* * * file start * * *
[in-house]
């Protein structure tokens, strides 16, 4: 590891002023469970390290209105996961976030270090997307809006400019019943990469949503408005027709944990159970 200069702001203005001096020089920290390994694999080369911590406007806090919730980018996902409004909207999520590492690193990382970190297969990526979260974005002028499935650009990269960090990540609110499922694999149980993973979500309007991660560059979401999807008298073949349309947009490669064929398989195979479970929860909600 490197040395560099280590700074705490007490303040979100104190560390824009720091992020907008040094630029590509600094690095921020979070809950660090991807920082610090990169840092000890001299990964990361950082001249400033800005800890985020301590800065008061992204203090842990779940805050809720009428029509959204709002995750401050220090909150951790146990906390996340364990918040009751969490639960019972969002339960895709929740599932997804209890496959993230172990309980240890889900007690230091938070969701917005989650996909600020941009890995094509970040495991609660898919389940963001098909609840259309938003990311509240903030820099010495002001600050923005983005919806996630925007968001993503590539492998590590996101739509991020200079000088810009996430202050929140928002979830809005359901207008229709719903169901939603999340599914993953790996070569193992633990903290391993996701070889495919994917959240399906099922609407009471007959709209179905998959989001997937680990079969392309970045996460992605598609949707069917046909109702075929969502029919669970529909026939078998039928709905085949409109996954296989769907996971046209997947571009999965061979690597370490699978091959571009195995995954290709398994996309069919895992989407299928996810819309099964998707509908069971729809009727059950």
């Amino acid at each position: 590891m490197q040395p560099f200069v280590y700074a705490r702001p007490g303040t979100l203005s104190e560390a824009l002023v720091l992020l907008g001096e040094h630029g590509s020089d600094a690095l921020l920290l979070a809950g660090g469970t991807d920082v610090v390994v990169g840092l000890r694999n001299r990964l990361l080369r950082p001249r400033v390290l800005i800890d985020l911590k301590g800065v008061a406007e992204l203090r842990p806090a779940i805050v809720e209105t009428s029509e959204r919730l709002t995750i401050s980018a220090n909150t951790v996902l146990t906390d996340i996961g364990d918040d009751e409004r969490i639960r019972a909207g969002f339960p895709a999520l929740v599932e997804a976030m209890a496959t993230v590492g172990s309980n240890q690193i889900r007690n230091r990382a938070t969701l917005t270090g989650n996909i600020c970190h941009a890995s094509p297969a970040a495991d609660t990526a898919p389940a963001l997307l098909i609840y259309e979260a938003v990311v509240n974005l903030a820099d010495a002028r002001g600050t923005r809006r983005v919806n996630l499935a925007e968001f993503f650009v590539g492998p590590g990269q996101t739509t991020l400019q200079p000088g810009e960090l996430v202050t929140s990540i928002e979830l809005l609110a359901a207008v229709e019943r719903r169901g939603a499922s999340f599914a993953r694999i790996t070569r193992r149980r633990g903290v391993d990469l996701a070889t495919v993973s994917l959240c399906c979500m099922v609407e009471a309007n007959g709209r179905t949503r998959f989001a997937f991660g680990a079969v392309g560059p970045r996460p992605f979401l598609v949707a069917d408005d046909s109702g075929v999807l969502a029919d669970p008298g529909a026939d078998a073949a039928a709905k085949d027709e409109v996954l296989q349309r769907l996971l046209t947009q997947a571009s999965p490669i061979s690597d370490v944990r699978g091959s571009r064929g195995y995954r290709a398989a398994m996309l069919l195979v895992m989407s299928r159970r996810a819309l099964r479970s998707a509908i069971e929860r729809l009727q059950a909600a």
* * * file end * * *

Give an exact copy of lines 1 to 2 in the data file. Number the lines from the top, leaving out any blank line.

[in-house]
């Protein structure tokens, strides 16, 4: 590891002023469970390290209105996961976030270090997307809006400019019943990469949503408005027709944990159970 200069702001203005001096020089920290390994694999080369911590406007806090919730980018996902409004909207999520590492690193990382970190297969990526979260974005002028499935650009990269960090990540609110499922694999149980993973979500309007991660560059979401999807008298073949349309947009490669064929398989195979479970929860909600 490197040395560099280590700074705490007490303040979100104190560390824009720091992020907008040094630029590509600094690095921020979070809950660090991807920082610090990169840092000890001299990964990361950082001249400033800005800890985020301590800065008061992204203090842990779940805050809720009428029509959204709002995750401050220090909150951790146990906390996340364990918040009751969490639960019972969002339960895709929740599932997804209890496959993230172990309980240890889900007690230091938070969701917005989650996909600020941009890995094509970040495991609660898919389940963001098909609840259309938003990311509240903030820099010495002001600050923005983005919806996630925007968001993503590539492998590590996101739509991020200079000088810009996430202050929140928002979830809005359901207008229709719903169901939603999340599914993953790996070569193992633990903290391993996701070889495919994917959240399906099922609407009471007959709209179905998959989001997937680990079969392309970045996460992605598609949707069917046909109702075929969502029919669970529909026939078998039928709905085949409109996954296989769907996971046209997947571009999965061979690597370490699978091959571009195995995954290709398994996309069919895992989407299928996810819309099964998707509908069971729809009727059950």